This is when the serpent was let into this new birth that was making progress: and J. Edgar Hoover was his name. Nelson details how the F.B.I. acting under Hoover's orders began a plan called Cointelpro (counter-intelligence program). It was a plan designed to weaken the unity of the Black Panthers and prevent the rise of a "messiah".

1968 and 1969 were tough year for the Black Panthers. Despite the national assassinations of leaders

like Martin Luther King, Jr., Malcolm X, and Bobby Kennedy, the Black Panthers were not spared sorrow. The rising leadership of Hampton was cut down by a local police action against he and Eldridge. Eldridge was able to escape to Algeria where he began to forge radical alliances with the PLO, North Vietnam, and North Korea making the Black Panthers an international Organization, albiet one that forged alliances with odd bedfellows. Black Panther members now find themselves the

focus of concentrated raids by police officers and Panther resistance. Though persecuted, they and their multi-racial allies stare such persecution in the face. Fighting back through the creation of a vibrant culture. The group also gets out the word with the publication of a newspaper.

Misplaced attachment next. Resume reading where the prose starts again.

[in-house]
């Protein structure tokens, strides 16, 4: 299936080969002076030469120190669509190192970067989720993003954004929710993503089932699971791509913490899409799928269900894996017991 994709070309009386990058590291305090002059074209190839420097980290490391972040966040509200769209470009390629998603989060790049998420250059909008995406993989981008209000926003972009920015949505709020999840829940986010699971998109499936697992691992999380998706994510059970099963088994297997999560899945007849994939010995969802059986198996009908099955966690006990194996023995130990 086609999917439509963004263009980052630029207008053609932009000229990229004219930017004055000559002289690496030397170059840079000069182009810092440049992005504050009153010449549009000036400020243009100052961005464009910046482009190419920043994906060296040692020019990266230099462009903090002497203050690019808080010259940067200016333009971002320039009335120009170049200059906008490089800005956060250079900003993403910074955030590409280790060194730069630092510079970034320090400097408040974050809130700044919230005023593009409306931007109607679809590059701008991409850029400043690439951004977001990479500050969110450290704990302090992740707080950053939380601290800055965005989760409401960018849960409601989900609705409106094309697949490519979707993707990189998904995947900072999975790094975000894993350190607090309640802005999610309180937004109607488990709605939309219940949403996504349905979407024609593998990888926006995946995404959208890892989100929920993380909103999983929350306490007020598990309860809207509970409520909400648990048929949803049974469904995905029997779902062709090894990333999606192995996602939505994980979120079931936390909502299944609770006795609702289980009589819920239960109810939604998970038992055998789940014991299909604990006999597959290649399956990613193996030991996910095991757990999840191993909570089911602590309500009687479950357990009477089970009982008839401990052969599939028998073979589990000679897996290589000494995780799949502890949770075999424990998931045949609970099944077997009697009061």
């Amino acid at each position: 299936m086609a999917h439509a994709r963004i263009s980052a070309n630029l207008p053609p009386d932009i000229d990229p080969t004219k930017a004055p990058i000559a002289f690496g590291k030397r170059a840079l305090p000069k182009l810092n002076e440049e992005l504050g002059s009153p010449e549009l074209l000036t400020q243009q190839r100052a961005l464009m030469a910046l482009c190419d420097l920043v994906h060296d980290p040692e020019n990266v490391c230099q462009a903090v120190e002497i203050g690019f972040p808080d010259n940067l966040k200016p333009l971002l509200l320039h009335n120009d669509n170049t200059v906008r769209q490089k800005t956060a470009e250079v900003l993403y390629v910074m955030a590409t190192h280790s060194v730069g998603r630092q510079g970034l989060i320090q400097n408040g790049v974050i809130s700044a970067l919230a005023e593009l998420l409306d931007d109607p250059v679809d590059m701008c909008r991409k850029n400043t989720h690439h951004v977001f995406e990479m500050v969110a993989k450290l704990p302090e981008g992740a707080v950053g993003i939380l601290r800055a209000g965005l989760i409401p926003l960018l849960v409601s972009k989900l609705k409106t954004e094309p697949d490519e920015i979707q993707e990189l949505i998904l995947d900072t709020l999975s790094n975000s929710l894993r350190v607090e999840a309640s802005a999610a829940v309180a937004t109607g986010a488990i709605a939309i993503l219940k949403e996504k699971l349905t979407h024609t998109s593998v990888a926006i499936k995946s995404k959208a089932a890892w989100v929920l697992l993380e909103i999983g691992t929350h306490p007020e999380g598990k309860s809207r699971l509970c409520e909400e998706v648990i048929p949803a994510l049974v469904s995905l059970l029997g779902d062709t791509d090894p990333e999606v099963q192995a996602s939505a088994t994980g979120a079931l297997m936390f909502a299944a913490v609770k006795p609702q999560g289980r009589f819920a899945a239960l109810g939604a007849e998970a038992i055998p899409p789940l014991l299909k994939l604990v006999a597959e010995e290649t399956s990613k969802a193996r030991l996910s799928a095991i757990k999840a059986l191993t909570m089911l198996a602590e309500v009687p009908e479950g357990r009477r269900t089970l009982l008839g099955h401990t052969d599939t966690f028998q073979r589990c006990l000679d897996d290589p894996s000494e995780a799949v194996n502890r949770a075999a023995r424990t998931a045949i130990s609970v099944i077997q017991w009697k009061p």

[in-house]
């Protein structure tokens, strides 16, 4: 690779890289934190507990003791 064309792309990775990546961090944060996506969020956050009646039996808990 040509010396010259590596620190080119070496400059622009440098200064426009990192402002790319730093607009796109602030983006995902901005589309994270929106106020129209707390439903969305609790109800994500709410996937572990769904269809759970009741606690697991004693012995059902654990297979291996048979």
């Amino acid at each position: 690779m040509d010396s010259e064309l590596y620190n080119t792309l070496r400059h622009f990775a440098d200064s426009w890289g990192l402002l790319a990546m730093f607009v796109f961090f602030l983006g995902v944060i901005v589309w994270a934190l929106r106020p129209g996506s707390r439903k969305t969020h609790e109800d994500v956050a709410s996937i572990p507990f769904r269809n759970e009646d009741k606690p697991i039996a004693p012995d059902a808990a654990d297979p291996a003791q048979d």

By 1970 Huey Newton gets his freedom. This is when everything begins to fall apart. Newton wants to return to the inclusion and expansion of the Panther Community Service programs. Eldgridge and his followers press for more radical political action which eventually leads to a split. Though by 1972 Bobby Seal was able to mobilize a huge political crowd in his run for mayor of Oakland, the Panthers have lost their focus.

Now then you might observe that this could have the potential of going in the direction of Crips and Bloods and becoming a simple single narrative. If that is what you thought you would be wrong. As an accomplished director Nelson takes an incredible assembly of interviews and archival footage from all sources and sides. Newscast footage walks hand in hand with films taken by the Black Panthers. Moments on Firing Line with William F. Buckley, Jr. would appear alongside moments taken of a party at Jane Fonda's or a speech given by Eldridge Cleaver. Unafraid Nelson did all he could to pursue the truth. Not only that but he used as many voices to tell as many sides of the story as he could. The good , the bad, and all points in between were all examined by Nelson. This includes dissension within the party, division within the nation, and even the unpleasant ending to many of the founders of the Black Panthers. The soundtrack of The Black Panthers is just as vibrant. While Nelson's movements across the still photographs that tell some of the story might be slower, it is also carrying a different rhythm than that of the Crips and Bloods. Black Panthers is an intriguing documentary that is sure to entertain if one is interested in a documentary of a social movement.

Trailer for Black Panthers Vanguard of Revolution

Trailer for Crips and Bloods: made in America